The towering volcano of Cotopaxi, which looms over Ecuador, recently began erupting. Photographers Jorge Castillo and Lucas Bustamante recently captured photos of the stunning ash plumes emerging from the volcano. The volcano has blanketed nearby towns and villages with a fine dusting of ash, as the locals wait to see if the eruption proves dangerous enough for widespread evacuation.
Rumbling to life
The first rumblings of life were detected at the volcano as early as April, but the volcano didn't start erupting until mid-August, when volcanologists at the Geophysical Institute in Ecuador detected streams of ash and steam rising about 330 feet (100 meters) above the volcano's top, according to the Smithsonian Institution's National Museum of Natural History's Global Volcanism Program. Volcanologists also noticed several new cracks at the tops of some of the glaciers on the volcano. (Photo credit: Jorge Castillo/Destination Ecuador)
Impact on people
Jascivan Carvalho, who runs an ecotourism lodge called Chilcabamba near the volcano, first learned about the explosion on Aug. 14. "Our manager at Chilcabamba called me at 5 a.m. to say that ash was falling at the lodge and we had 15 clients at the lodge at the time sleeping!" Carvalho told Live Science in an email. "We basically had to wake everybody up, prepare them a quick breakfast and ask them to leave on the safe route we already had defined." (Photo credit: Jorge Castillo/Destination Ecuador) [Big Blasts: History's 10 Most Destructive Volcanoes]
Over the next few days, the volcano stepped up its activity. Geologists noticed a continuous stream of ash on Aug. 22, which lasted for nearly a day. Seismometers also detected activity churning within the volcano's heart — a sign that magma may be rising within the volcanic chamber, according to the Geophysical Institute. (Photo credit: Jorge Castillo/Destination Ecuador)
The ash plume rose about 0.6 miles (1 kilometer) into the sky and then began spreading westward. Nearby villages, like the one shown here, live in the shadow of the eruption. In conversations with Carvalho, villagers nearby have expressed a range of attitudes about the situation, with some looking constantly at the volcano in fear, others who are resigned to death, and still others hoping for "it" (meaning total destruction) so that they can start all over again, he said. After speaking with the villagers, Carvalho decided to keep the lodge closed indefinitely. "If I am not willing to go and spend the night there, nobody else will," Carvalho said. (Photo credit: Lucas Bustamante/Destination Ecuador)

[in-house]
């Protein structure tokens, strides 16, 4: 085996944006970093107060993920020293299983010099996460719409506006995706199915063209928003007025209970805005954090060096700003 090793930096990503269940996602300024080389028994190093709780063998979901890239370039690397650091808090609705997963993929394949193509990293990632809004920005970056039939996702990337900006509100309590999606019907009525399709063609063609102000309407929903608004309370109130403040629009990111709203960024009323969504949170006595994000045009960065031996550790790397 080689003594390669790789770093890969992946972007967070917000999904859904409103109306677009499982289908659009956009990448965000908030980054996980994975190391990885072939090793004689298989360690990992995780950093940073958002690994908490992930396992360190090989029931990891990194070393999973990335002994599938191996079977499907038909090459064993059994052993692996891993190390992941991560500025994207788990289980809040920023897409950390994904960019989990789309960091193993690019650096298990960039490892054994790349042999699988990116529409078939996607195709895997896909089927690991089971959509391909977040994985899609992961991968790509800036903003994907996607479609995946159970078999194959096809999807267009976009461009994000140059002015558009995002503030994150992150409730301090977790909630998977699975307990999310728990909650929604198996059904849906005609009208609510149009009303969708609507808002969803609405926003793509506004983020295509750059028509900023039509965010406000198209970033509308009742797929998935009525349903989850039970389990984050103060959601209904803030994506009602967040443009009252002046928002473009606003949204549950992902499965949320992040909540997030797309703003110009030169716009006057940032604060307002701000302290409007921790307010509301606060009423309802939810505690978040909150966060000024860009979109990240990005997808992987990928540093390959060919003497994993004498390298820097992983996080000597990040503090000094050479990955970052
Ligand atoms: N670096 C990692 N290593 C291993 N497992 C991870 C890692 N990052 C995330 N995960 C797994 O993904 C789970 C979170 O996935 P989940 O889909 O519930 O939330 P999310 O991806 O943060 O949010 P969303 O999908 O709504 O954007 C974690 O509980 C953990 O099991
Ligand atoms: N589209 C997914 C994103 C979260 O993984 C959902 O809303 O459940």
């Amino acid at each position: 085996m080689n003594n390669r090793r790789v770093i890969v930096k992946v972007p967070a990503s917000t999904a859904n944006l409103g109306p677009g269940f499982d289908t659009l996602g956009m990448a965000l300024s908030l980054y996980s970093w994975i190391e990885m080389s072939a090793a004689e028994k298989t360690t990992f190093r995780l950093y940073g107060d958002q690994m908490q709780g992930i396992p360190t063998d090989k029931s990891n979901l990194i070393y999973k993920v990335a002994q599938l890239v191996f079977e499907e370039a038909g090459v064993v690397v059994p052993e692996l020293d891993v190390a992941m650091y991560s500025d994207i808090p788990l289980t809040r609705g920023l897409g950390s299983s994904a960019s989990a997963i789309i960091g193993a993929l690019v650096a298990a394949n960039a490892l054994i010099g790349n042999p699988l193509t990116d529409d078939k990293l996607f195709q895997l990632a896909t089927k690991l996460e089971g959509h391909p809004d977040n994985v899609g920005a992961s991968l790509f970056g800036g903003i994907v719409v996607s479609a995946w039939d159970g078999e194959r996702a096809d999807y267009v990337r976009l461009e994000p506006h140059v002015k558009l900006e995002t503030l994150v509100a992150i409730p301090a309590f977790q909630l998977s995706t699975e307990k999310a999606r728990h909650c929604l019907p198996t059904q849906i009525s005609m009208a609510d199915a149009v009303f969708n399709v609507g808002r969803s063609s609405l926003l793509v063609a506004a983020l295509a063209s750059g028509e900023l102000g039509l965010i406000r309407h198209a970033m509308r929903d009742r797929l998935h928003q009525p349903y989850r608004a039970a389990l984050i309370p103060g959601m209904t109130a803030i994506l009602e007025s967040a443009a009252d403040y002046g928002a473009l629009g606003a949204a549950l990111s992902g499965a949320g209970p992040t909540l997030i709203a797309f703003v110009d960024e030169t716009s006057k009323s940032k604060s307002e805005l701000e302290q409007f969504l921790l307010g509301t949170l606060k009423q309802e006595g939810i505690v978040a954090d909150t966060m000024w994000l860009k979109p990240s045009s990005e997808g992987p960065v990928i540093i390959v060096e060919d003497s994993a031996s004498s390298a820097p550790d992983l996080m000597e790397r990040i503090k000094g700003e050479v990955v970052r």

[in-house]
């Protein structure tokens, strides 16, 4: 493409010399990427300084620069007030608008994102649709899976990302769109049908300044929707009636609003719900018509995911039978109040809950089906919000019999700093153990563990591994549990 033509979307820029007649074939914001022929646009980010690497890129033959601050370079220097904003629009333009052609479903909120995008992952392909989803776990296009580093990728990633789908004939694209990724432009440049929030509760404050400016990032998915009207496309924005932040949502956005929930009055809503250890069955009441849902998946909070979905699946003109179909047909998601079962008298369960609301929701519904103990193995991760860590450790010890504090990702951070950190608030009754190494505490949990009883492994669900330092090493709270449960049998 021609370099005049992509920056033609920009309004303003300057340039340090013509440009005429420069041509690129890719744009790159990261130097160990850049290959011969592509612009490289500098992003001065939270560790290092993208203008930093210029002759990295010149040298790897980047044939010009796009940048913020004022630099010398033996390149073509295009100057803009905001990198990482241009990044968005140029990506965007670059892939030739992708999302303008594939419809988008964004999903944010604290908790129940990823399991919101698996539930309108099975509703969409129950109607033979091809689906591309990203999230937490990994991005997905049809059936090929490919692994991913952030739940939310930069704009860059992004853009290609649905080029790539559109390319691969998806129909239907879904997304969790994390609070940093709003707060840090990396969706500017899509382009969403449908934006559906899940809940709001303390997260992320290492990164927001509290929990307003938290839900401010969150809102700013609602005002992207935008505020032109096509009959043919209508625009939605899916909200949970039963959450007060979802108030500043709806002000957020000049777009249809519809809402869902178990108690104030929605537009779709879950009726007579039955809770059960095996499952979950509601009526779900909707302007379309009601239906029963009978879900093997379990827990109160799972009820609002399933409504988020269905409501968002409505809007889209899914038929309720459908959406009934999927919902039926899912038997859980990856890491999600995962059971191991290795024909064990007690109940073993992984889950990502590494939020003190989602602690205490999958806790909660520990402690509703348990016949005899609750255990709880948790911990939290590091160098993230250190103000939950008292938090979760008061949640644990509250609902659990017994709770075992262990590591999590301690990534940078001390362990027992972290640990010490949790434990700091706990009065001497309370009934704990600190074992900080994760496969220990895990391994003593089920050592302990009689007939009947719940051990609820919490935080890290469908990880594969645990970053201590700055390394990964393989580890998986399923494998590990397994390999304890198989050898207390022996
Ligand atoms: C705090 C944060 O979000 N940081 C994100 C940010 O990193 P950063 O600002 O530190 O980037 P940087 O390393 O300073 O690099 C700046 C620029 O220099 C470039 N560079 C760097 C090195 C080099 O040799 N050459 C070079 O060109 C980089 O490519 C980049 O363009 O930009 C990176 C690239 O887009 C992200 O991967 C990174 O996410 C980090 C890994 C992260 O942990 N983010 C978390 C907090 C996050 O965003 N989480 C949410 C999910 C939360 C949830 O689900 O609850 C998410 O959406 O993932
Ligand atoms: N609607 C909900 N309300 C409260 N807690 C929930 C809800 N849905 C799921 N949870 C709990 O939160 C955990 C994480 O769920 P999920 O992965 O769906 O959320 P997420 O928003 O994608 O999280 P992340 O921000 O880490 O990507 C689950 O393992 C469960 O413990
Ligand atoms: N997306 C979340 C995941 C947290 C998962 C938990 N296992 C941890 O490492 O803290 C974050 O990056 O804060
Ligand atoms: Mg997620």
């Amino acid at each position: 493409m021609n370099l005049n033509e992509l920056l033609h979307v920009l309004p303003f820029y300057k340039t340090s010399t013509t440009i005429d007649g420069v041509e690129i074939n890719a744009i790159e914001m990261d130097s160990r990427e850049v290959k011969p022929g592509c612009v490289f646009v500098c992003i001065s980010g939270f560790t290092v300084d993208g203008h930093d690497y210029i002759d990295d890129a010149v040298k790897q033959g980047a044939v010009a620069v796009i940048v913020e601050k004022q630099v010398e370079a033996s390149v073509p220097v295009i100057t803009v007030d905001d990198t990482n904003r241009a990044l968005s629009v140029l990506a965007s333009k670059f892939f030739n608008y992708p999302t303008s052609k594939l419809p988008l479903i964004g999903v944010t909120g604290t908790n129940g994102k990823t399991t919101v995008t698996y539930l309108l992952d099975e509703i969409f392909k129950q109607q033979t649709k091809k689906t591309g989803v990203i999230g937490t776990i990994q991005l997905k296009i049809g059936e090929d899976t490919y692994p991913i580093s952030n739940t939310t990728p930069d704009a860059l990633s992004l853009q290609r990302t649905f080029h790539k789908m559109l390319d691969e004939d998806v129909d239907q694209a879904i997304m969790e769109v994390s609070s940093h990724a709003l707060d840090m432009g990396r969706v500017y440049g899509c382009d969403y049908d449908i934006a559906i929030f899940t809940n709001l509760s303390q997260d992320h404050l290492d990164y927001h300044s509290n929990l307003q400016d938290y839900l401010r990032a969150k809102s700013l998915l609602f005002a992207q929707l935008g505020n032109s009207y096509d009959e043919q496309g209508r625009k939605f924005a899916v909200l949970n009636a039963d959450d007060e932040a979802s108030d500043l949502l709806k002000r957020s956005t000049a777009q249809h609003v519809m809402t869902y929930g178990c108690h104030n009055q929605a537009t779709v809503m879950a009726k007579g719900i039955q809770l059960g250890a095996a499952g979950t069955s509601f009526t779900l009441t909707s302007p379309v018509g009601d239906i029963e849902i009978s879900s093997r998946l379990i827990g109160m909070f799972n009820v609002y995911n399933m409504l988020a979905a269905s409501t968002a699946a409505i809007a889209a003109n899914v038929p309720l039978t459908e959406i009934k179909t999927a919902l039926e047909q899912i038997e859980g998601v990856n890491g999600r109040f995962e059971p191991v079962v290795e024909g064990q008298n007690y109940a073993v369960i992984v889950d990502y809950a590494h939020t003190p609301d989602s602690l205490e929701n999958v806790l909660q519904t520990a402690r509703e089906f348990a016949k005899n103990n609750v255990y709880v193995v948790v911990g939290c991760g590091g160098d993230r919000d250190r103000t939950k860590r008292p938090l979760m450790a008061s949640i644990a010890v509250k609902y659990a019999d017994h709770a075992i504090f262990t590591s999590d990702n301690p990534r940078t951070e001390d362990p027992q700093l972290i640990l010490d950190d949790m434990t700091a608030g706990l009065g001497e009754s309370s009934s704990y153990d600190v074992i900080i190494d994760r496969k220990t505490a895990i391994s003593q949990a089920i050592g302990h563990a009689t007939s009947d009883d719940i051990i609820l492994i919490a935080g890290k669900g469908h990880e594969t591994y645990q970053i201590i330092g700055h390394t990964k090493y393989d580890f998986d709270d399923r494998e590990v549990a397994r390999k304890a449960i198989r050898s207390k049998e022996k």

Since then, the volcano has continued to release noxious plumes of ash and gas. Here, another view of the eruption shows steam and ash rising above Cotopaxi. The mighty volcano has also rained ash down on Quito, which is about 30 miles (50 km) away. (Photo credit: Lucas Bustamante/Destination Ecuador)
State of emergency
The current rumblings have spurred Ecuador to issue a state of emergency, and the beleaguered country (which is also currently facing political protests) has earmarked $500 million to evacuate people living nearby if volcanic activity accelerates. "It has been very challenging to accept how unprepared we all are and also deciding to shut down our operation close to the volcano," Carvalho said. (Photo credit: Lucas Bustamante/Destination Ecuador)
Though the rumbling giant has been quiet, it has an active history. "Cotopaxi is known to be a very dangerous volcano, with the most recent activity around 1944, and five major eruptive episodes and about 30 eruptions since the 1500s," said Janine Krippner, a volcanologist at the University of Pittsburgh who writes for earthquake-report.com. (Photo credit: Lucas Bustamante/Destination Ecuador)
It's not clear how big the current eruption will eventually get, but "Cotopaxi is one of the most extensively monitored volcanoes in Ecuador because of the very active nature of the volcano, and the potential of lahars (mudflows) that can devastate the surrounding valleys due to the snow and ice on the volcano," Krippner told Live Science in an email. "Cotopaxi has the potential for large explosive eruptions or small eruptions that mainly affect the summit area." [The 10 Biggest Volcanic Eruptions in History] (Photo credit: Lucas Bustamante/Destination Ecuador)
Carvalho, who lives with his wife and kids 1.5 hours away in a distant part of Quito and will likely be safe from direct effects of a major explosion, said that, despite living in the shadow of one of the most active volcanoes on Earth, he didn't realize the implications of that choice until now. "Suddenly, the reality hit me: 'This is so majestic and powerful, and we are so unprepared and fragile,'" Carvalho said. (Photo credit: Lucas Bustamante/Destination Ecuador)
Cotopaxi, which towers above the landscape at 19,393 feet (5,911 m) is also one of the tallest volcanoes in the world. (The highest volcano on Earth is the sky-scraping Ojos de Salado, which is about 22,615 feet (6,893 m) tall, according to the Global Volcano Program. And measured from base to peak, Hawaii's Mauna Loa, which rises about 30,085 feet (9,170 m) from its seafloor base, is actually the tallest volcano. (Photo credit: Lucas Bustamante/Destination Ecuador)
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Tia is the managing editor and was previously a senior writer for Live Science. Her work has appeared in Scientific American, Wired.com and other outlets. She holds a master's degree in bioengineering from the University of Washington, a graduate certificate in science writing from UC Santa Cruz and a bachelor's degree in mechanical engineering from the University of Texas at Austin. Tia was part of a team at the Milwaukee Journal Sentinel that published the Empty Cradles series on preterm births, which won multiple awards, including the 2012 Casey Medal for Meritorious Journalism.